The Jukebox Rebel Presents… D’Ye Ken John Peel?

A special tribute to John Peel by The Jukebox Rebel:

dyakenjohnpeelIt’s hard to believe that there have been seven Fall LPs since we gen x musical adventurers lost our chief navigator. As we approach the tenth anniversary of his untimely passing, I felt compelled to propose my own special toast – what better way than through music? For me, from 1983 to 2004 it was a complete privilege to be able to tune in to late night Radio One, record button at the ready, and get a flavour of what the world had to offer at any given point in time. It was the best education I’ve ever had. You may feel the same.

This mix-tape is simply themed – memorable gems which were love at first listen and were immediately edited to my “Peel compiles” without hesitation. The only other criterion is that I’d have been unlikely to ever have heard them at all had it not been for the wingding.

I’ve just spent an amazing couple of days putting it together. Two days for 14 tracks! Imagine the dedication it took to showcase 8 hours per week worth of music.

What a man.
John Peel forever!

Peace out,
The Jukebox Rebel

1. Knights Of The Occasional Table – Eden [zion train’s friendly mix] (Andrew Cowen, Nygel Packett, Steve Radford)
12″/CDEP (Middle Earth Recordings Middle-01, 1994).

“Eden, after all, is where the heart is. Eden, after all, is where you make it.” I quite like the idea that, potentially, you can bring Goa to Grimsby. This is sheer festival bliss…

2. Shu-De – Beezhinden (Coming Back From Beijing) (Traditional)
From their album “Voices From The Distant Steppe” (Real World Records CDRW-41, 1994).

Hark, the wondrous traditional sounds of the Tuvans – once heard, never forgotten. Shu-De recorded the first of their two albums whilst visiting the UK in 1992. Over the course of these, they offer a great many different styles to fill up your senses, and the highlights are plentiful. The cheerful “Beezhinden” is my favourite although the pressing plant did their very best to fool the world into thinking that this one was titled “Aian Dudal” on the CD. On the plus side, at least they made me concentrate and sharpen up on my Tuvan!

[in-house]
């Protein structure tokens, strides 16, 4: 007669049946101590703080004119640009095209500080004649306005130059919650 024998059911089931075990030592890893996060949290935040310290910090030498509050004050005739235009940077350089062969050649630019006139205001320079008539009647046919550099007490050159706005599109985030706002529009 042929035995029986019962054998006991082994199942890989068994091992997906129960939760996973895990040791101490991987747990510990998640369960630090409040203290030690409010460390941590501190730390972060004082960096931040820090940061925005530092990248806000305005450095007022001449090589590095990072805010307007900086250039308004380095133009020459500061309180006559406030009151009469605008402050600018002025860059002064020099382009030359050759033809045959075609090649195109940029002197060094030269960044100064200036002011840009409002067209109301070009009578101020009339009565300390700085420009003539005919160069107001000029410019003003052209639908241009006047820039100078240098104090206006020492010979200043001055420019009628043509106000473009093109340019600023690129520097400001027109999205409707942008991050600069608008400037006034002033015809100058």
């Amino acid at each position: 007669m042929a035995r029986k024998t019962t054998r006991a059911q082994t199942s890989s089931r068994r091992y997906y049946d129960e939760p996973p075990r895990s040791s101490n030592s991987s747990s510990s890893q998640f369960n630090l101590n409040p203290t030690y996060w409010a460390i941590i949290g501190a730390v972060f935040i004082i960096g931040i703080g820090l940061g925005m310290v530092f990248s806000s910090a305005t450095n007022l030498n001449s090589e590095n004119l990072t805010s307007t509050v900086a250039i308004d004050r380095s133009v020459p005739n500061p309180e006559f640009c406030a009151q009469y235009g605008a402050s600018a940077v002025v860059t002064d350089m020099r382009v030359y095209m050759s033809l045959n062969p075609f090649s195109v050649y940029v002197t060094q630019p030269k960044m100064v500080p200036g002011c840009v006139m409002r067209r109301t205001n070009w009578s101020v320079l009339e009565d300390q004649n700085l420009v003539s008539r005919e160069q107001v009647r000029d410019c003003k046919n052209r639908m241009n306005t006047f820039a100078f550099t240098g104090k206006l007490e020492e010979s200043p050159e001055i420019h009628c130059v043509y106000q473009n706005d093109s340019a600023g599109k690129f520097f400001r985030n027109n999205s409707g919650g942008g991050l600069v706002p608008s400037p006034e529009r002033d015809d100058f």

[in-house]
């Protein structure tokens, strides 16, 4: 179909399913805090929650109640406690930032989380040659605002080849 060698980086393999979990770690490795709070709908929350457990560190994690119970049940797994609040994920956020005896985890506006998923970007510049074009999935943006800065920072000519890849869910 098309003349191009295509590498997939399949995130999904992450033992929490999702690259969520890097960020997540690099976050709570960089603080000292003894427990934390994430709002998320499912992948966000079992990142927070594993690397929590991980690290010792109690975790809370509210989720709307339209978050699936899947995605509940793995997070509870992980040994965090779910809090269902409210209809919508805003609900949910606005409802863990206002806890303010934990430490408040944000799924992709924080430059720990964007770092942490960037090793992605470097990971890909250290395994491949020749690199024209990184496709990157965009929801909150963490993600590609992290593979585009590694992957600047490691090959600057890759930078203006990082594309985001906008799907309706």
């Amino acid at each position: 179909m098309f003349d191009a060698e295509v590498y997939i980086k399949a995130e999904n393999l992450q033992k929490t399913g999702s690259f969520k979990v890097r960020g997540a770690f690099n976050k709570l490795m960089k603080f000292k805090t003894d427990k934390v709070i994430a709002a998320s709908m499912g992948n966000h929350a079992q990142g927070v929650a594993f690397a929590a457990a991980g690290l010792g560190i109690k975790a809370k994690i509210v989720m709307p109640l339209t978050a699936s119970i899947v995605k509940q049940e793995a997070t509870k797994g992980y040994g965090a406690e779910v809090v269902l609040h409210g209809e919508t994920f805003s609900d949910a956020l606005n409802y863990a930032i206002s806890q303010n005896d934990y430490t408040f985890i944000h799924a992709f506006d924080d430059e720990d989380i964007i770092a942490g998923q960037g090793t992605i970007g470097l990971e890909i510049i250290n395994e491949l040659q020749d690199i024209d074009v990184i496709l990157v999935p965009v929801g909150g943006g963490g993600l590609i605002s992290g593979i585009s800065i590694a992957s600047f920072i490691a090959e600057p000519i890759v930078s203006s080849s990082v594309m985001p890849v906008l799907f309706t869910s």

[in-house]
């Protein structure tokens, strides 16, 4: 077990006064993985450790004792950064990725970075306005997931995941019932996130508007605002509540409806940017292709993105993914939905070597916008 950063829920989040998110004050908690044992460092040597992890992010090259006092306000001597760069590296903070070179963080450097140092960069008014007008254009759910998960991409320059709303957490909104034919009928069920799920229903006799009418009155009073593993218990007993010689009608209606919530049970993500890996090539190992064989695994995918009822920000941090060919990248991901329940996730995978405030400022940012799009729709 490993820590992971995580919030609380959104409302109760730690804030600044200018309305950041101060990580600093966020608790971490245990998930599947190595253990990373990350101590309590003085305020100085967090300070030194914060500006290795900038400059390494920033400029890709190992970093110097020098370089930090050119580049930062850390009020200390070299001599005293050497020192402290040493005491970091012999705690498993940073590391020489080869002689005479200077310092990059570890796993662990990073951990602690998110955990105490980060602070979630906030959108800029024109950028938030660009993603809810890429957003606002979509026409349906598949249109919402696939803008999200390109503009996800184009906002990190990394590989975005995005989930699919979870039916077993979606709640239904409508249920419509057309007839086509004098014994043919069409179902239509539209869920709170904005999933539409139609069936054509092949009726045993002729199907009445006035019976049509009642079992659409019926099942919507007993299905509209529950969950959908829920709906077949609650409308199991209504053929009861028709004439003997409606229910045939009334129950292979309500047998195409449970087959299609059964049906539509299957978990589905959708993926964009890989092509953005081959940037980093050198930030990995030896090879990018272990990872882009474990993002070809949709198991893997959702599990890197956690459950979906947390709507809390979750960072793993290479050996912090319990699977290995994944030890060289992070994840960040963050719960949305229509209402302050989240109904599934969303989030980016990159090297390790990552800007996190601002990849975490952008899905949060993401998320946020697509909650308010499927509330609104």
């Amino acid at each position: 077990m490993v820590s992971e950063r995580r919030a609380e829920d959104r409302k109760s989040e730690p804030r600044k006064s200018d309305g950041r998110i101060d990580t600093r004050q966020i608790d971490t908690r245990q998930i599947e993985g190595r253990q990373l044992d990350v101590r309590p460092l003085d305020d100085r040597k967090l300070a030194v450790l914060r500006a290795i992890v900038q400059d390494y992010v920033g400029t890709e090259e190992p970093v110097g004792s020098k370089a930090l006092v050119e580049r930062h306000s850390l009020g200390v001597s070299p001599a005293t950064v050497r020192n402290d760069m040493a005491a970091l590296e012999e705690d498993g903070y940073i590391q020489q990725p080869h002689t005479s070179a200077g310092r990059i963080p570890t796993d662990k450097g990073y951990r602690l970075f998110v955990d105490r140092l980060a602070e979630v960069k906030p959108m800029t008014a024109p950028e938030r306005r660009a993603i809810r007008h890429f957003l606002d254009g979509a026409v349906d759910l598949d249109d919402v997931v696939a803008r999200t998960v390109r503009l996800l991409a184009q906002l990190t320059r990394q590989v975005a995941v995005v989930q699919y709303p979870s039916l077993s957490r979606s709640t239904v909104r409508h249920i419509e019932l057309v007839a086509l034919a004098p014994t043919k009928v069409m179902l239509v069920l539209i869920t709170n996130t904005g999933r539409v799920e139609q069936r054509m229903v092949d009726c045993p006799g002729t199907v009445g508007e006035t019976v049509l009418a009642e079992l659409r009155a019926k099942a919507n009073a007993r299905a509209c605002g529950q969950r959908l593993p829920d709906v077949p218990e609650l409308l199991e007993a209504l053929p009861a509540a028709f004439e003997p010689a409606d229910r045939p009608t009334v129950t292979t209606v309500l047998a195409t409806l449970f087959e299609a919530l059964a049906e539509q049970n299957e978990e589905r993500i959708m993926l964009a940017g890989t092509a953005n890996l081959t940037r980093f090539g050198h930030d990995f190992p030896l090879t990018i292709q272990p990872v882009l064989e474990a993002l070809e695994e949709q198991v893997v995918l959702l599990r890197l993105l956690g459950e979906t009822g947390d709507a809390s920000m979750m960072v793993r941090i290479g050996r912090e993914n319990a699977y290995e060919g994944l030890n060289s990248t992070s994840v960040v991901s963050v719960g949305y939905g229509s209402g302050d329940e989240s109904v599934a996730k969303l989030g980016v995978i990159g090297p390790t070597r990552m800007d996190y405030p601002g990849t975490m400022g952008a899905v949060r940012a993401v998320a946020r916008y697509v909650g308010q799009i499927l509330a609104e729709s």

3. The Highlander II’s with Elka Zolot – Put Down Yore Shootin’ Iron, Pappy (Fine, Sonner)
From the v/a compile “Blood Orgy Of The Leather Girls” (Planet Pimp Records PPR-009, 1994).

From the Tuvan Steppes to the Blue Ridge… hot diggity. This good ole’ yee-haw was originally done by Esmereldy and her Shotgun Five circa 1947. The raucous lo-fi version from Elka and her crew was in keeping with the spirit of the gory b-movie with which it’s associated. I’m still none the wiser all these years on though – how much corn DO you put on the coal?

4. Drag Racing Underground – Hellfire (John Gileski Jr.)
B-side to “Broadcast Booth” (Snakeskin SS-003, 1989).

“John Gill and Yanna Trance were a live-work-kill together couple who brewed up their crazed sonic schemes in their very own secret headquarters, explaining little and revealing even less” notes Discogs. They traded under the names of Drag Racing Underground or Big Stick. Both are massive drag racing fans – despite the piss-take nature of this classic little red roaster.

5. Cake Like – Bum Leg (Jody Seifert, Kerri Kenney, Nina Hellman)
From their album “Delicious” (Avant Avan-029, 1994).

We’ve had Petunas, now it’s the turn of Petinas. These mix-tapes don’t just compile themselves you know. I loved the approach of Cake Like – three creative women with at least two actresses on board. Despite never having played any instruments before they decided to improvise and before you know it, they had found a way to make something kinda’ great happen.

6. The Gymslips – Drink Problem (Karen Yarnell, Paula Richards, Suzanne Scott)
From their LP “Rocking With The Renees” (Abstract Records ABT-006, 1983).